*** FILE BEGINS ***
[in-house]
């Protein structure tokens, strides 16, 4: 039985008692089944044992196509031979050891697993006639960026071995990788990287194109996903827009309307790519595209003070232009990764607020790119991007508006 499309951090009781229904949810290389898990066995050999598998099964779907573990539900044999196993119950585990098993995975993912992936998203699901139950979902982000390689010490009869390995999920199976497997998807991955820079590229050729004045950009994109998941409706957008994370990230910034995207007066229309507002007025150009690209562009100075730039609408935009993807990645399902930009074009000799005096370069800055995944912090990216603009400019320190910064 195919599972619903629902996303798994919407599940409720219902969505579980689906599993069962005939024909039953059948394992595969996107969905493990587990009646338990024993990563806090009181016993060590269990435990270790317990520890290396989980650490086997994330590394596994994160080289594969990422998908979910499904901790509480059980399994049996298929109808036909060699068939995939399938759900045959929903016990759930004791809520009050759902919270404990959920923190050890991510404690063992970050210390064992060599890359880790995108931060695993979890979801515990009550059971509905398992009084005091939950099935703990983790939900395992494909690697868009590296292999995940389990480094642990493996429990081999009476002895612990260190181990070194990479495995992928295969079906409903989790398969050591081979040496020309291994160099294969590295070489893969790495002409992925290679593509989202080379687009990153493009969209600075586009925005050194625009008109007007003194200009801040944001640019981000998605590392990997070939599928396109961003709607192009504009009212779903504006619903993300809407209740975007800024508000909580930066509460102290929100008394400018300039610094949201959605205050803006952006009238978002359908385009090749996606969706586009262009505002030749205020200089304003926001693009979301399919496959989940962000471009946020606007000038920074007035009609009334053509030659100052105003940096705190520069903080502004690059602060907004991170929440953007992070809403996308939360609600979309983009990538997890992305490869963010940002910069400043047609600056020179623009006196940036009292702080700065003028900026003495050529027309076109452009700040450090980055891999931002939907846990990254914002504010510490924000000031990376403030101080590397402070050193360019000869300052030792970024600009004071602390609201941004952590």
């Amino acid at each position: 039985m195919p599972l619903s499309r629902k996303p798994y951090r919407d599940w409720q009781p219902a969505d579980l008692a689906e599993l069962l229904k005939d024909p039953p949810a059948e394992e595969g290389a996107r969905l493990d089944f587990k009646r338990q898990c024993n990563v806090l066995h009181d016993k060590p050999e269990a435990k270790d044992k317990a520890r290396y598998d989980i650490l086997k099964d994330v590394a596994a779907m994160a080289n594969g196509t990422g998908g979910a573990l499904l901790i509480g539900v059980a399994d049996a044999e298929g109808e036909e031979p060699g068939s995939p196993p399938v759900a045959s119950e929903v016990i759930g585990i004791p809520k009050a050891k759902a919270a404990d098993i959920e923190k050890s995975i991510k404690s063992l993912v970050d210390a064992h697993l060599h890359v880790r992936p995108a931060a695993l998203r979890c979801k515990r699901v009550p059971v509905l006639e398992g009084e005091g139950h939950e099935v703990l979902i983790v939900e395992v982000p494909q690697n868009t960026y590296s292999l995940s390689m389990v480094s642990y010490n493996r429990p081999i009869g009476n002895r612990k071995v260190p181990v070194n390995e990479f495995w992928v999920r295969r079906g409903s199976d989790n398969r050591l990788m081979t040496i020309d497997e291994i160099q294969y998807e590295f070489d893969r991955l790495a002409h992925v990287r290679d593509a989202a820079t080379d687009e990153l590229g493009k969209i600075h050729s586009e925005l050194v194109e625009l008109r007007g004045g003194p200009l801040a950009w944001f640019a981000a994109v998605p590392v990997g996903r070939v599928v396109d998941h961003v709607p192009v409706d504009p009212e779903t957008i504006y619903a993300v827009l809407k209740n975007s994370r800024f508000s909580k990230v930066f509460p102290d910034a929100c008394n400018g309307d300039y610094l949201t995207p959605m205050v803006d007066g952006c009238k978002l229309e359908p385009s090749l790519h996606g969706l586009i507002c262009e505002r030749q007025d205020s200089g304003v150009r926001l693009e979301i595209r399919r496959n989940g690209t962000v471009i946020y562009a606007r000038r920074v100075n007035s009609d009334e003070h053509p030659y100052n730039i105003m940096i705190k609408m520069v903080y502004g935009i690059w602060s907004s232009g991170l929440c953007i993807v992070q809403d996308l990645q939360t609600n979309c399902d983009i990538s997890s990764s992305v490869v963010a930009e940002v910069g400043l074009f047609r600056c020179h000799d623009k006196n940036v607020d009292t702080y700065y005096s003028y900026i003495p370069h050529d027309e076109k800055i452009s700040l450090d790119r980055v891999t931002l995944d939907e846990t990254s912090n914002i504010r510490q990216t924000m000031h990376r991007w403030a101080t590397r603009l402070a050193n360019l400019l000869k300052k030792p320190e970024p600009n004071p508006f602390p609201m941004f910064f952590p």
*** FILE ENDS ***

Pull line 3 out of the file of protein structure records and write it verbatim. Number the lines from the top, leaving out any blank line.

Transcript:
């Amino acid at each position: 039985m195919p599972l619903s499309r629902k996303p798994y951090r919407d599940w409720q009781p219902a969505d579980l008692a689906e599993l069962l229904k005939d024909p039953p949810a059948e394992e595969g290389a996107r969905l493990d089944f587990k009646r338990q898990c024993n990563v806090l066995h009181d016993k060590p050999e269990a435990k270790d044992k317990a520890r290396y598998d989980i650490l086997k099964d994330v590394a596994a779907m994160a080289n594969g196509t990422g998908g979910a573990l499904l901790i509480g539900v059980a399994d049996a044999e298929g109808e036909e031979p060699g068939s995939p196993p399938v759900a045959s119950e929903v016990i759930g585990i004791p809520k009050a050891k759902a919270a404990d098993i959920e923190k050890s995975i991510k404690s063992l993912v970050d210390a064992h697993l060599h890359v880790r992936p995108a931060a695993l998203r979890c979801k515990r699901v009550p059971v509905l006639e398992g009084e005091g139950h939950e099935v703990l979902i983790v939900e395992v982000p494909q690697n868009t960026y590296s292999l995940s390689m389990v480094s642990y010490n493996r429990p081999i009869g009476n002895r612990k071995v260190p181990v070194n390995e990479f495995w992928v999920r295969r079906g409903s199976d989790n398969r050591l990788m081979t040496i020309d497997e291994i160099q294969y998807e590295f070489d893969r991955l790495a002409h992925v990287r290679d593509a989202a820079t080379d687009e990153l590229g493009k969209i600075h050729s586009e925005l050194v194109e625009l008109r007007g004045g003194p200009l801040a950009w944001f640019a981000a994109v998605p590392v990997g996903r070939v599928v396109d998941h961003v709607p192009v409706d504009p009212e779903t957008i504006y619903a993300v827009l809407k209740n975007s994370r800024f508000s909580k990230v930066f509460p102290d910034a929100c008394n400018g309307d300039y610094l949201t995207p959605m205050v803006d007066g952006c009238k978002l229309e359908p385009s090749l790519h996606g969706l586009i507002c262009e505002r030749q007025d205020s200089g304003v150009r926001l693009e979301i595209r399919r496959n989940g690209t962000v471009i946020y562009a606007r000038r920074v100075n007035s009609d009334e003070h053509p030659y100052n730039i105003m940096i705190k609408m520069v903080y502004g935009i690059w602060s907004s232009g991170l929440c953007i993807v992070q809403d996308l990645q939360t609600n979309c399902d983009i990538s997890s990764s992305v490869v963010a930009e940002v910069g400043l074009f047609r600056c020179h000799d623009k006196n940036v607020d009292t702080y700065y005096s003028y900026i003495p370069h050529d027309e076109k800055i452009s700040l450090d790119r980055v891999t931002l995944d939907e846990t990254s912090n914002i504010r510490q990216t924000m000031h990376r991007w403030a101080t590397r603009l402070a050193n360019l400019l000869k300052k030792p320190e970024p600009n004071p508006f602390p609201m941004f910064f952590p």